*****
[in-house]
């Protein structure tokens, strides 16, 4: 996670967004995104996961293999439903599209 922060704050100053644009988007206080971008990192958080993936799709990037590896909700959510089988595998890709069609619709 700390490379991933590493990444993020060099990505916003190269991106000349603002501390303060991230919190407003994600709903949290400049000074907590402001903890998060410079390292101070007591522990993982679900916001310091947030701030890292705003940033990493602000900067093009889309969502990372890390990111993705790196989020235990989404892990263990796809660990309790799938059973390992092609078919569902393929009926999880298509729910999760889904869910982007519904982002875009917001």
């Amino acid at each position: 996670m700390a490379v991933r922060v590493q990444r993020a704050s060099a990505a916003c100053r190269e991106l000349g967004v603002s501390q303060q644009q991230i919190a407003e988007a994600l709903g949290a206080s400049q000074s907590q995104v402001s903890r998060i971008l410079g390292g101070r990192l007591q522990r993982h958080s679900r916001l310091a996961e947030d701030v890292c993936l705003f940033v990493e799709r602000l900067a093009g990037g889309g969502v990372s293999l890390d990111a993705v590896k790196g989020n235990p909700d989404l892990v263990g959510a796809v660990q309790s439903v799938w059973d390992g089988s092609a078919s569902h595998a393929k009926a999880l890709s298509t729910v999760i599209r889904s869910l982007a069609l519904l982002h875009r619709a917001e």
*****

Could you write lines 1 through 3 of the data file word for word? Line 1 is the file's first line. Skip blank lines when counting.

[in-house]
């Protein structure tokens, strides 16, 4: 996670967004995104996961293999439903599209 922060704050100053644009988007206080971008990192958080993936799709990037590896909700959510089988595998890709069609619709 700390490379991933590493990444993020060099990505916003190269991106000349603002501390303060991230919190407003994600709903949290400049000074907590402001903890998060410079390292101070007591522990993982679900916001310091947030701030890292705003940033990493602000900067093009889309969502990372890390990111993705790196989020235990989404892990263990796809660990309790799938059973390992092609078919569902393929009926999880298509729910999760889904869910982007519904982002875009917001």
């Amino acid at each position: 996670m700390a490379v991933r922060v590493q990444r993020a704050s060099a990505a916003c100053r190269e991106l000349g967004v603002s501390q303060q644009q991230i919190a407003e988007a994600l709903g949290a206080s400049q000074s907590q995104v402001s903890r998060i971008l410079g390292g101070r990192l007591q522990r993982h958080s679900r916001l310091a996961e947030d701030v890292c993936l705003f940033v990493e799709r602000l900067a093009g990037g889309g969502v990372s293999l890390d990111a993705v590896k790196g989020n235990p909700d989404l892990v263990g959510a796809v660990q309790s439903v799938w059973d390992g089988s092609a078919s569902h595998a393929k009926a999880l890709s298509t729910v999760i599209r889904s869910l982007a069609l519904l982002h875009r619709a917001e």